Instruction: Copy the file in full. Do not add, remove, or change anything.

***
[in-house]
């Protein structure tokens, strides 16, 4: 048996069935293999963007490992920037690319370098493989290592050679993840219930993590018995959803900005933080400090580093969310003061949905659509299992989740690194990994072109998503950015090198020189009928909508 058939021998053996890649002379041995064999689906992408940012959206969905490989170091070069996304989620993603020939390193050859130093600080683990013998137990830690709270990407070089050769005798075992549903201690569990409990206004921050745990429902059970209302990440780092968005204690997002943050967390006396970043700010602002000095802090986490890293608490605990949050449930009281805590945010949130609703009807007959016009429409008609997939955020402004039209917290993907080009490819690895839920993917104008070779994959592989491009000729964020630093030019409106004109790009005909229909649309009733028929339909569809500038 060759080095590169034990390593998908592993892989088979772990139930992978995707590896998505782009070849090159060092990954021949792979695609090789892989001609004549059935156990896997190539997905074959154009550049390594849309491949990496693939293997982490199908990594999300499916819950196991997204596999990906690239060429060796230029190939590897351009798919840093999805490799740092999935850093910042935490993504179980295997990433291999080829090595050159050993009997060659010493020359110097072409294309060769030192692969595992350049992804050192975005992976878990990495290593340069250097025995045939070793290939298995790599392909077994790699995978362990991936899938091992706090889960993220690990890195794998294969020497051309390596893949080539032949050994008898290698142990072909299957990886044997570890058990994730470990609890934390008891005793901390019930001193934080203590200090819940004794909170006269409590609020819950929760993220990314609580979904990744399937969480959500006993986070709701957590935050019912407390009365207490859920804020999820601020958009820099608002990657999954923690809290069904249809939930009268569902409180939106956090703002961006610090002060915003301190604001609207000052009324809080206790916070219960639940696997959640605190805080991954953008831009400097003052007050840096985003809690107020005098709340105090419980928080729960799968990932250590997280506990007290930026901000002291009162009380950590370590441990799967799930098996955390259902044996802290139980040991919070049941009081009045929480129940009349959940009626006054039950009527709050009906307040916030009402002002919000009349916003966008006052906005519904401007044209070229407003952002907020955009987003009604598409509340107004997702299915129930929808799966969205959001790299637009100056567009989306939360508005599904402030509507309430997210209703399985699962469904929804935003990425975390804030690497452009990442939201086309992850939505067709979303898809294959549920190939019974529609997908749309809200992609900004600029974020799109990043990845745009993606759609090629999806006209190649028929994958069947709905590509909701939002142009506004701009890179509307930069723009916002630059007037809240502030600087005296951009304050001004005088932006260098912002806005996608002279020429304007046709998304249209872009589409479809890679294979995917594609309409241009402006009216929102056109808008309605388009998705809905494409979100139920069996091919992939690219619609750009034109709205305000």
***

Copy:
[in-house]
């Protein structure tokens, strides 16, 4: 048996069935293999963007490992920037690319370098493989290592050679993840219930993590018995959803900005933080400090580093969310003061949905659509299992989740690194990994072109998503950015090198020189009928909508 058939021998053996890649002379041995064999689906992408940012959206969905490989170091070069996304989620993603020939390193050859130093600080683990013998137990830690709270990407070089050769005798075992549903201690569990409990206004921050745990429902059970209302990440780092968005204690997002943050967390006396970043700010602002000095802090986490890293608490605990949050449930009281805590945010949130609703009807007959016009429409008609997939955020402004039209917290993907080009490819690895839920993917104008070779994959592989491009000729964020630093030019409106004109790009005909229909649309009733028929339909569809500038 060759080095590169034990390593998908592993892989088979772990139930992978995707590896998505782009070849090159060092990954021949792979695609090789892989001609004549059935156990896997190539997905074959154009550049390594849309491949990496693939293997982490199908990594999300499916819950196991997204596999990906690239060429060796230029190939590897351009798919840093999805490799740092999935850093910042935490993504179980295997990433291999080829090595050159050993009997060659010493020359110097072409294309060769030192692969595992350049992804050192975005992976878990990495290593340069250097025995045939070793290939298995790599392909077994790699995978362990991936899938091992706090889960993220690990890195794998294969020497051309390596893949080539032949050994008898290698142990072909299957990886044997570890058990994730470990609890934390008891005793901390019930001193934080203590200090819940004794909170006269409590609020819950929760993220990314609580979904990744399937969480959500006993986070709701957590935050019912407390009365207490859920804020999820601020958009820099608002990657999954923690809290069904249809939930009268569902409180939106956090703002961006610090002060915003301190604001609207000052009324809080206790916070219960639940696997959640605190805080991954953008831009400097003052007050840096985003809690107020005098709340105090419980928080729960799968990932250590997280506990007290930026901000002291009162009380950590370590441990799967799930098996955390259902044996802290139980040991919070049941009081009045929480129940009349959940009626006054039950009527709050009906307040916030009402002002919000009349916003966008006052906005519904401007044209070229407003952002907020955009987003009604598409509340107004997702299915129930929808799966969205959001790299637009100056567009989306939360508005599904402030509507309430997210209703399985699962469904929804935003990425975390804030690497452009990442939201086309992850939505067709979303898809294959549920190939019974529609997908749309809200992609900004600029974020799109990043990845745009993606759609090629999806006209190649028929994958069947709905590509909701939002142009506004701009890179509307930069723009916002630059007037809240502030600087005296951009304050001004005088932006260098912002806005996608002279020429304007046709998304249209872009589409479809890679294979995917594609309409241009402006009216929102056109808008309605388009998705809905494409979100139920069996091919992939690219619609750009034109709205305000």